Comparative performance of invasive and native Celastrus species across environmental gradients

Comparative performance of invasive and native Celastrus species across environmental gradients The ability to understand and predict the success of invasive plant species in their new ranges is increased when there is a sympatric native congener available for comparison. Celastrus orbiculatus (oriental bittersweet) is a liana introduced into the United States in the mid-1800s from East Asia as an ornamental plant. Its native congener, Celastrus scandens (American bittersweet), ranges from the east coast of the United States as far west as Wyoming. In the Northeastern United States, C. orbiculatus is continuing to expand its range while C. scandens appears to be in serious decline. One hypothesis for this decline is that C. scandens does not have such a wide range of ecological tolerances in the current landscape as C. orbiculatus, which seems to tolerate a greater range of resource conditions. To investigate this hypothesis, we transplanted these two species into ten sites that spanned a full range of light and soil moisture conditions to compare their establishment and performance in terms of aboveground growth (biomass and height) and mortality. After two years, C. orbiculatus showed significantly lower mortality and greater biomass across all resource conditions compared to C. scandens. In addition, C. orbiculatus preferred more mesic soil moisture conditions, while C. scandens performed better in drier soil moisture conditions. Since much of the Northeastern United States is now forested, this preference for mesic soil conditions could make it more successful than C. scandens in the region. This study shows the utility of manipulative experiments, particularly those using congeneric native species as benchmarks, for assessing the causes and predicting the course of invasions. http://www.deepdyve.com/assets/images/DeepDyve-Logo-lg.png Oecologia Springer Journals

Comparative performance of invasive and native Celastrus species across environmental gradients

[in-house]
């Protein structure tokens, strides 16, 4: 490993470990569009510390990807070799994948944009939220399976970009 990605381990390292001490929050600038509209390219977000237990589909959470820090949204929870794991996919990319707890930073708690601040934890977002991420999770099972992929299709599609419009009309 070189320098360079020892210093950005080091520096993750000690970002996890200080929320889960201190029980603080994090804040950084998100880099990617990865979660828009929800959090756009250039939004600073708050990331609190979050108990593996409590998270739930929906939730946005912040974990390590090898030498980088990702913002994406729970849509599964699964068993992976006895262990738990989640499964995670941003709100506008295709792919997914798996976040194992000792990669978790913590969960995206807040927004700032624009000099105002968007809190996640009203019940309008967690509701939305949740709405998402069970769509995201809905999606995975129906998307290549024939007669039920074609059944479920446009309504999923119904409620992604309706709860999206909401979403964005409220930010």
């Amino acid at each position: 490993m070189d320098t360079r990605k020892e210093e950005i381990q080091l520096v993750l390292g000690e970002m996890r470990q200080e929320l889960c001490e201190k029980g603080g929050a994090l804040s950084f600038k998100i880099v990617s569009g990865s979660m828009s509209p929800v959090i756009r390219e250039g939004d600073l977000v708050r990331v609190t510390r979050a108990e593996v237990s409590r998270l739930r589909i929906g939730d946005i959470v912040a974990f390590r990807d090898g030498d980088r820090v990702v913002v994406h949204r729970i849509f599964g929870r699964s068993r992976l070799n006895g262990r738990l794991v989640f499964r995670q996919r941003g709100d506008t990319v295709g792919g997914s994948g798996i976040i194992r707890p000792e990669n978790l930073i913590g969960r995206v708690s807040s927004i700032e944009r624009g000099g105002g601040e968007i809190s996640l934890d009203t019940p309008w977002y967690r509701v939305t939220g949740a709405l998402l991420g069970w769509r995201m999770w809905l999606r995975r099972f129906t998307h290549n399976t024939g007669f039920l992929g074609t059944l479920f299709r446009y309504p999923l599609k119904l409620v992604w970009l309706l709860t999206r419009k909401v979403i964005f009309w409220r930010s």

Oecologia, Volume 154 (2) – Aug 28, 2007

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Publisher
Springer Journals
Copyright
Copyright © 2007 by Springer-Verlag
Subject
Life Sciences; Plant Sciences ; Ecology
ISSN
0029-8549
eISSN
1432-1939
D.O.I.
10.1007/s00442-007-0839-3
Publisher site
See Article on Publisher Site

Abstract

The ability to understand and predict the success of invasive plant species in their new ranges is increased when there is a sympatric native congener available for comparison. Celastrus orbiculatus (oriental bittersweet) is a liana introduced into the United States in the mid-1800s from East Asia as an ornamental plant. Its native congener, Celastrus scandens (American bittersweet), ranges from the east coast of the United States as far west as Wyoming. In the Northeastern United States, C. orbiculatus is continuing to expand its range while C. scandens appears to be in serious decline. One hypothesis for this decline is that C. scandens does not have such a wide range of ecological tolerances in the current landscape as C. orbiculatus, which seems to tolerate a greater range of resource conditions. To investigate this hypothesis, we transplanted these two species into ten sites that spanned a full range of light and soil moisture conditions to compare their establishment and performance in terms of aboveground growth (biomass and height) and mortality. After two years, C. orbiculatus showed significantly lower mortality and greater biomass across all resource conditions compared to C. scandens. In addition, C. orbiculatus preferred more mesic soil moisture conditions, while C. scandens performed better in drier soil moisture conditions. Since much of the Northeastern United States is now forested, this preference for mesic soil conditions could make it more successful than C. scandens in the region. This study shows the utility of manipulative experiments, particularly those using congeneric native species as benchmarks, for assessing the causes and predicting the course of invasions.

Journal

OecologiaSpringer Journals

Published: Aug 28, 2007

References

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